Parrish #219258 v. Campbell

Filing 5

OPINION ; signed by Judge Robert Holmes Bell (Judge Robert Holmes Bell, kcb)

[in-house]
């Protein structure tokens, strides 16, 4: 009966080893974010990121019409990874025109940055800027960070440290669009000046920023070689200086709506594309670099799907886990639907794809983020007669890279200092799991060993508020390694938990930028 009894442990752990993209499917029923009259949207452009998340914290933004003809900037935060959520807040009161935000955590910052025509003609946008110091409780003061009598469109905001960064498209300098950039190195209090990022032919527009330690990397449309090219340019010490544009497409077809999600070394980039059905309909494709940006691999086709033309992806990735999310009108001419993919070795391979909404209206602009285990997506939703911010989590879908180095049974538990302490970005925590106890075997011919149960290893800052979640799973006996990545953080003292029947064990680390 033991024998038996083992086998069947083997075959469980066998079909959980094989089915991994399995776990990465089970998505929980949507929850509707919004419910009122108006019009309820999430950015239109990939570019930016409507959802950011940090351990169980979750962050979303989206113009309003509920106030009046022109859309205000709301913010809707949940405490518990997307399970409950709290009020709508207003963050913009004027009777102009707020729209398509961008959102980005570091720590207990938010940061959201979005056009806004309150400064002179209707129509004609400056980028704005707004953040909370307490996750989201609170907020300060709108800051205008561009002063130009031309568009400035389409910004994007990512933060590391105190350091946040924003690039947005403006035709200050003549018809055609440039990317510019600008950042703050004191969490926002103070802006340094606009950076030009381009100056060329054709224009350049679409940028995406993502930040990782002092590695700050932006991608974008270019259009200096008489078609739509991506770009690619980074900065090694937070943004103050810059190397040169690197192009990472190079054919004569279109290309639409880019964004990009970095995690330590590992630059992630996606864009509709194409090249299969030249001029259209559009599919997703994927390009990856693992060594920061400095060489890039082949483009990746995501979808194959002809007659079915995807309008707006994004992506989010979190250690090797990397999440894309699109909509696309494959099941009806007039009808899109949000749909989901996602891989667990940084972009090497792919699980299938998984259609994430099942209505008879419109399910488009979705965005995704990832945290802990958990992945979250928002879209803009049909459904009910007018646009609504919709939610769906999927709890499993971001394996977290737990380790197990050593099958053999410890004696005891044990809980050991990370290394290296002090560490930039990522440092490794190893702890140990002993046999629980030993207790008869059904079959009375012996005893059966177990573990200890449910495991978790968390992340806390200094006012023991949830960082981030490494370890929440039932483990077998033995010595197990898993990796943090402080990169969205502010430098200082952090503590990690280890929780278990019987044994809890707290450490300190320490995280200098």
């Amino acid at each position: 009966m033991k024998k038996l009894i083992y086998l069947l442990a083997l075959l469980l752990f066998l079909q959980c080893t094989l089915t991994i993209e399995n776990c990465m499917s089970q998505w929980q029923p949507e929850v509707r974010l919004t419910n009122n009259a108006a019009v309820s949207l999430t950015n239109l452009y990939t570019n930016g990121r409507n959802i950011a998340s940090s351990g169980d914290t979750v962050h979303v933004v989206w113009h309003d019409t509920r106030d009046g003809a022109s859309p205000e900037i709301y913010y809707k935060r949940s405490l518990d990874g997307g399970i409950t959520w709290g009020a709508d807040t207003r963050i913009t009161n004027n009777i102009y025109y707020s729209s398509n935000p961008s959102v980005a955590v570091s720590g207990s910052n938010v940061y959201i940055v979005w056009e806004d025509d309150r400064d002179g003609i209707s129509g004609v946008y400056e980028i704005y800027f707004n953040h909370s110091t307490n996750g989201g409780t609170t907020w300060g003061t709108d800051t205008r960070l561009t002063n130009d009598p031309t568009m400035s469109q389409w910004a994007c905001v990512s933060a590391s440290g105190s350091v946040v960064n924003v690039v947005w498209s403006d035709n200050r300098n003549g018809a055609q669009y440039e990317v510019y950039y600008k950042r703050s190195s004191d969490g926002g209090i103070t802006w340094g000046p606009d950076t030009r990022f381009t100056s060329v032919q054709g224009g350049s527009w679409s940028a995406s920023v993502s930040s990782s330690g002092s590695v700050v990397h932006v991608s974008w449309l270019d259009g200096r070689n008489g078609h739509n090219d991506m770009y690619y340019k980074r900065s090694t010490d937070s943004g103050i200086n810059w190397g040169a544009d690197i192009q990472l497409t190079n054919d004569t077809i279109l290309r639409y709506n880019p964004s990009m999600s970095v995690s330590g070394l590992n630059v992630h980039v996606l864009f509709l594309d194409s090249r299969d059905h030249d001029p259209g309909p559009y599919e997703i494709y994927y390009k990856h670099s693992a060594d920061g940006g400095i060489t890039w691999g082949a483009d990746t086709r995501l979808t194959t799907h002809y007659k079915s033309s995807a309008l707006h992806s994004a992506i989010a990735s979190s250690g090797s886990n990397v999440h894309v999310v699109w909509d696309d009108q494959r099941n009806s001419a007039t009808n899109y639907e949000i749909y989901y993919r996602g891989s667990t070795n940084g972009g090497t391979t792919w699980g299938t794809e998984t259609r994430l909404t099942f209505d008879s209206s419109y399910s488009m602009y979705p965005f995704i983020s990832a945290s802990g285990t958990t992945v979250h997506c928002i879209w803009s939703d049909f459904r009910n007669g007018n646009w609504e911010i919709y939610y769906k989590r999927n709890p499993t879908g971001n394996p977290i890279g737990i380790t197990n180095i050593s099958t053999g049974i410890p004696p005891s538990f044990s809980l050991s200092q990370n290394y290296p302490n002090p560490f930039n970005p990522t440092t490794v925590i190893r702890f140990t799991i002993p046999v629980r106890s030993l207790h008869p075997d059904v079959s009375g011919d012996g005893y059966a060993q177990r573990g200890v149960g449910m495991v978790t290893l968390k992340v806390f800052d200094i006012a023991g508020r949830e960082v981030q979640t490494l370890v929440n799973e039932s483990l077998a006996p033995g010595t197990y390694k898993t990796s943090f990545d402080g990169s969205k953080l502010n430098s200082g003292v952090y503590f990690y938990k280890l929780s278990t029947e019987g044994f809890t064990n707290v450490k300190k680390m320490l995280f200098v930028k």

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UNITED STATES OF AMERICA UNITED STATES DISTRICT COURT FOR THE WESTERN DISTRICT OF MICHIGAN SOUTHERN DIVISION MARK ANDREW PARRISH, Petitioner, Case No. 1:16-cv-1146 v. Honorable Robert Holmes Bell SHERMAN CAMPBELL, Respondent. ____________________________________/ OPINION This is a habeas corpus action brought by a state prisoner under 28 U.S.C. § 2254. Promptly after the filing of a petition for habeas corpus, the Court must undertake a preliminary review of the petition to determine whether “it plainly appears from the face of the petition and any exhibits annexed to it that the petitioner is not entitled to relief in the district court.” Rule 4, RULES GOVERNING § 2254 CASES; see 28 U.S.C. § 2243. If so, the petition must be summarily dismissed. Rule 4; see Allen v. Perini, 424 F.2d 134, 141 (6th Cir. 1970) (district court has the duty to “screen out” petitions that lack merit on their face). A dismissal under Rule 4 includes those petitions which raise legally frivolous claims, as well as those containing factual allegations that are palpably incredible or false. Carson v. Burke, 178 F.3d 434, 436-37 (6th Cir. 1999). After undertaking the review required by Rule 4, the Court concludes that Petitioner has failed to exhaust his available state-court remedies as to all claims raised in the petition. Because Petitioner has fewer than 60 days remaining in the limitations period for filing a habeas petition, the Court will stay the petition and hold it in abeyance pending his exhaustion of the currently unexhausted claims. Discussion I. Factual allegations Following a jury trial in the Wexford County Circuit Court, Petitioner was convicted of seven counts of first-degree criminal sexual conduct (CSC I), MICH. COMP. LAWS § 750.520b, and one count of second-degree criminal sexual conduct (CSC II), MICH. COMP. LAWS § 750.520c. On May 28, 2014, Petitioner was sentenced as a fourth-offense felony offender, MICH. COMP. LAWS § 769.12, to seven terms of imprisonment of 30 to 60 years on the CSC I convictions and one term of 10 to 30 years on the CSC II conviction. Petitioner appealed his convictions to the Michigan Court of Appeals, raising the following two claims: I. [PETITIONER] WAS DENIED HIS STATE AND FEDERAL CONFRONTATION RIGHTS WHEN THE TRIAL COURT SUA SPONTE DETERMINED THAT BETH’S STATEMENTS RECANTING HER ALLEGATIONS TO HER GUARDIAN AD LITEM WERE PROTECTED BY ATTORNEY-CLIENT PRIVILEGE AND WERE THEREFORE INADMISSIBLE AT TRIAL. THIS ERROR WAS EXACERBATED BY THE PROSECUTOR’S MISCONDUCT, WHICH VIOLATED [PETITIONER’S] STATE AND FEDERAL DUE PROCESS RIGHTS. [PETITIONER] WAS PREJUDICED BY THESE ERRORS AND SO HIS CONVICTIONS MUST BE VACATED. TO THE EXTENT DEFENSE COUNSEL FAILED TO ADEQUATELY RESPOND TO THE TRIAL COURT’S RULING AND TO OBJECT TO THE PROSECUTOR’S MISCONDUCT, HIS PERFORMANCE CONSTITUTED INEFFECTIVE ASSISTANCE OF COUNSEL, ALSO ENTITLING [PETITIONER] TO A NEW TRIAL. II. [PETITIONER] WAS DENIED HIS STATE AND FEDERAL RIGHTS TO THE EFFECTIVE ASSISTANCE OF COUNSEL WHERE DEFENSE COUNSEL FAILED TO SEEK ADMISSION OF A FORENSIC INTERVIEW TRANSCRIPT SHOWING THAT BETH RECANTED ON MULTIPLE OCCASIONS TO SEVERAL DIFFERENT PEOPLE OR TO OTHERWISE USE INFORMATION CONTAINED IN THE TRANSCRIPT TO IMPEACH BETH’S TESTIMONY. -2- (Pet., ECF No. 1, PageID.3.) The court of appeals granted Petitioner’s motion to remand for an evidentiary hearing. Following remand, in an unpublished opinion issued on November 25, 2016, the court of appeals denied all appellate grounds and affirmed the convictions. Petitioner raised the same two grounds to the Michigan Supreme Court, which denied leave to appeal on June 30, 2015. According to the habeas application, Petitioner mailed a motion for relief from judgment to the Wexford County Circuit Court on September 1, 2016, raising the following four issues: I. [PETITIONER] WAS DENIED HIS SIXTH AND FOURTEENTH AMENDMENT RIGHT TO THE EFFECTIVE ASSISTANCE OF COUNSEL WHERE HIS LAWYER FAILED TO (A) STRIKE JURORS WHO WERE IMPARTIAL, (B) PRESENT EVIDENCE SUPPORTING HIS STRATEGICALLY CHOSEN DEFENSE, (C) CONDUCT A PROPER INVESTIGATION BY CONSULTING THE AVAILABLE LITERATURE OR AN EXPERT WITNESS WHICH CAUSED HIM TO ELICIT DAMAGING TESTIMONY FROM EXPERT WITNESS ON CROSSEXAMINATION AND ALSO LED TO HIS FAILURE TO USE THE AVAILABLE LITERATURE, EXPERT WITNESS TESTIMONY, AND (D) DO ALL OF THE ABOVE WHICH, WHEN CONSIDERED CUMULATIVELY, PREJUDICED [PETITIONER]. II. [PETITIONER] IS ENTITLED TO A NEW TRIAL BASED ON NEWLY DISCOVERED EVIDENCE. III. [PETITIONER] WAS DEPRIVED OF HIS FOURTEENTH AMENDMENT RIGHT TO A FAIR TRIAL WHEN THE PROSECUTOR SUPPRESSED EVIDENCE. IV. [PETITIONER] WAS DENIED HIS SIXTH AND FOURTEENTH AMENDMENT RIGHT TO THE EFFECTIVE ASSISTANCE OF APPELLATE COUNSEL WHERE ARGUMENTS I, II, AND III WERE NOT RAISED ON DIRECT APPEAL ESTABLISHING THE “GOOD CAUSE” REQUIRED BY MCR 6.508(D)(3)(a). (Id., PageID.6.) -3- In his habeas application, filed on or about September 12, 2016,1 Petitioner raises all six grounds presented to the Michigan courts. II. Failure to exhaust available state-court remedies Before the Court may grant habeas relief to a state prisoner, the prisoner must exhaust remedies available in the state courts. 28 U.S.C. § 2254(b)(1); O’Sullivan v. Boerckel, 526 U.S. 838, 842 (1999). Exhaustion requires a petitioner to “fairly present” federal claims so that state courts have a “fair opportunity” to apply controlling legal principles to the facts bearing upon a petitioner’s constitutional claim. See O’Sullivan, 526 U.S. at 842; Picard v. Connor, 404 U.S. 270, 275-77 (1971), cited in Duncan v. Henry, 513 U.S. 364, 365 (1995), and Anderson v. Harless, 459 U.S. 4, 6 (1982). To fulfill the exhaustion requirement, a petitioner must have fairly presented his federal claims to all levels of the state appellate system, including the state’s highest court. Duncan, 513 U.S. at 365-66; Wagner v. Smith, 581 F.3d 410, 414 (6th Cir. 2009); Hafley v. Sowders, 902 F.2d 480, 483 (6th Cir. 1990). “[S]tate prisoners must give the state courts one full opportunity to resolve any constitutional issues by invoking one complete round of the State’s established appellate review process.” O’Sullivan, 526 U.S. at 845. The district court can and must raise the exhaustion issue sua sponte, when it clearly appears that habeas claims have not been presented to the state courts. See Prather v. Rees, 822 F.2d 1418, 1422 (6th Cir. 1987); Allen, 424 F.2d at 138-39. 1 Under Sixth Circuit precedent, the application is deemed filed when handed to prison authorities for mailing to the federal court. Cook v. Stegall, 295 F.3d 517, 521 (6th Cir. 2002). Petitioner dated his application on September 12, 2016, and it was received by the Court on September 19, 2016. Thus, it must have been handed to prison officials for mailing at some time between those dates. For purposes of this opinion, the Court has given Petitioner the benefit of the earliest possible filing date. See Brand v. Motley, 526 F.3d 921, 925 (6th Cir. 2008) (holding that the date the prisoner signs the document is deemed under Sixth Circuit law to be the date of handing to officials) (citing Goins v. Saunders, 206 F. App’x 497, 498 n.1 (6th Cir. 2006)). -4- Petitioner bears the burden of showing exhaustion. See Rust v. Zent, 17 F.3d 155, 160 (6th Cir. 1994). Petitioner acknowledges that, while he exhausted his first two grounds for habeas relief on direct appeal to both the Michigan Court of Appeals and the Michigan Supreme Court, he has not fully exhausted the remaining four claims. An applicant has not exhausted available state remedies if he has the right under state law to raise, by any available procedure, the question presented. 28 U.S.C. § 2254(c). Petitioner has at least one available procedure by which to raise the unexhausted issues he has presented in this application: a motion for relief from judgment under MICH. CT. R. 6.500 et. seq. He has filed his one permitted motion for relief, see MICH. CT. R. 6.502(G)(1), but the circuit court has not completed review of those claims. If his motion is denied by the Wexford County Circuit Court, Petitioner must appeal that decision to the Michigan Court of Appeals and the Michigan Supreme Court. See Duncan, 513 U.S. at 365-66. Because Petitioner has some claims that are exhausted and some that are not, his petition is “mixed.” Under Rose v. Lundy, 455 U.S. 509, 522 (1982), district courts are directed to dismiss mixed petitions without prejudice in order to allow petitioners to return to state court to exhaust remedies. However, since the habeas statute was amended to impose a one-year statute of limitations on habeas claims, see 28 U.S.C. § 2244(d)(1), dismissal without prejudice often effectively precludes future federal habeas review. This is particularly true after the Supreme Court ruled in Duncan v. Walker, 533 U.S. 167, 181-82 (2001), that the limitations period is not tolled during the pendency of a federal habeas petition. As a result, the Sixth Circuit adopted a stay-andabeyance procedure to be applied to mixed petitions. See Palmer v. Carlton, 276 F.3d 777, 781 (6th Cir. 2002). In Palmer, the Sixth Circuit held that when the dismissal of a mixed petition could -5- jeopardize the timeliness of a subsequent petition, the district court should dismiss only the unexhausted claims and stay further proceedings on the remaining portion until the petitioner has exhausted his claims in the state court. Id.; see also Griffin v. Rogers, 308 F.3d 647, 652 n.1 (6th Cir. 2002). Petitioner’s application is subject to the one-year statute of limitations provided in 28 U.S.C. § 2244(d)(1). Under § 2244(d)(1)(A), the one-year limitation period runs from “the date on which the judgment became final by the conclusion of direct review or the expiration of the time for seeking such review.” Petitioner appealed his conviction to the Michigan Court of Appeals and Michigan Supreme Court. The Michigan Supreme Court denied his application on June 30, 2015. Petitioner did not petition for certiorari to the United States Supreme Court, though the ninety-day period in which he could have sought review in the United States Supreme Court is counted under § 2244(d)(1)(A). See Bronaugh v. Ohio, 235 F.3d 280, 283 (6th Cir. 2000). The ninety-day period expired on September 28, 2015. Accordingly, Petitioner had one year, until September 28, 2016, in which to file his habeas petition. Petitioner filed the instant petition on September 12, 2016, only 16 days before his period of limitations expired.2 The Palmer Court has indicated that thirty days is a reasonable amount of time for a petitioner to file a motion for post-conviction relief in state court, and another thirty days is a reasonable amount of time for a petitioner to return to federal court after he has exhausted his statecourt remedies. Palmer, 276 F.3d at 721. See also Griffin, 308 F.3d at 653 (holding that sixty days 2 Although the trial court’s receipt of the motion for relief from judgment would have tolled the statute of limitations, the motion was not mailed until at least September 1, 2016. It therefore could not have begun tolling until some days after that, leaving less than 30 days in the limitations period. -6- amounts to mandatory period of equitable tolling under Palmer).3 In the instant case, Petitioner has less than sixty days remaining before the statute of limitations expires. While Petitioner’s motion for relief from judgment is already filed and he therefore would not need 30 days to file a motion for post-conviction relief, he still requires time to return to this Court, and he will not have the additional 30 days to return to this Court before expiration of the statute of limitations. As a result, were the Court to dismiss the petition without prejudice for lack of exhaustion, the dismissal would jeopardize the timeliness of any subsequent petition. Palmer, 276 F.3d at 781. The Supreme Court has held, however, that the type of stay-and-abeyance procedure set forth in Palmer should be available only in limited circumstances, because over-expansive use of the procedure would thwart the AEDPA’s goals of achieving finality and encouraging petitioners to first exhaust all of their claims in the state courts. See Rhines v. Weber, 544 U.S. 269, 277 (2005). In its discretion, a district court contemplating stay and abeyance should stay the mixed petition pending prompt exhaustion of state remedies if there is “good cause” for the petitioner’s failure to exhaust, if the petitioner’s unexhausted claims are not “plainly meritless” and if there is no indication that the petitioner engaged in “intentionally dilatory litigation tactics.” Id. at 278. Moreover, under Rhines, if the district court determines that a stay is inappropriate, it must allow the petitioner the opportunity to delete the unexhausted claims from his petition, especially in circumstances in which dismissal of the entire petition without prejudice would “unreasonably impair the petitioner’s right to obtain federal relief.” Id. Petitioner has moved for a stay of the proceedings (ECF No. 2), indicating that he wishes to pursue his unexhausted claims in the state courts. Upon review, the Court concludes that 3 The running of the statute of limitations is tolled while “a properly filed application for State post-conviction or other collateral review with respect to the pertinent judgment or claim is pending.” 28 U.S.C. § 2244(d)(2). -7- Petitioner has met the requirements of Rhines, 544 U.S. at 277-78. As a consequence, the Court will grant his motion to stay the proceedings and hold his petition in abeyance pending the exhaustion of his claims in the Michigan courts. An Order consistent with this Opinion will be entered. Dated: October 11, 2016 /s/ Robert Holmes Bell ROBERT HOLMES BELL UNITED STATES DISTRICT JUDGE -8-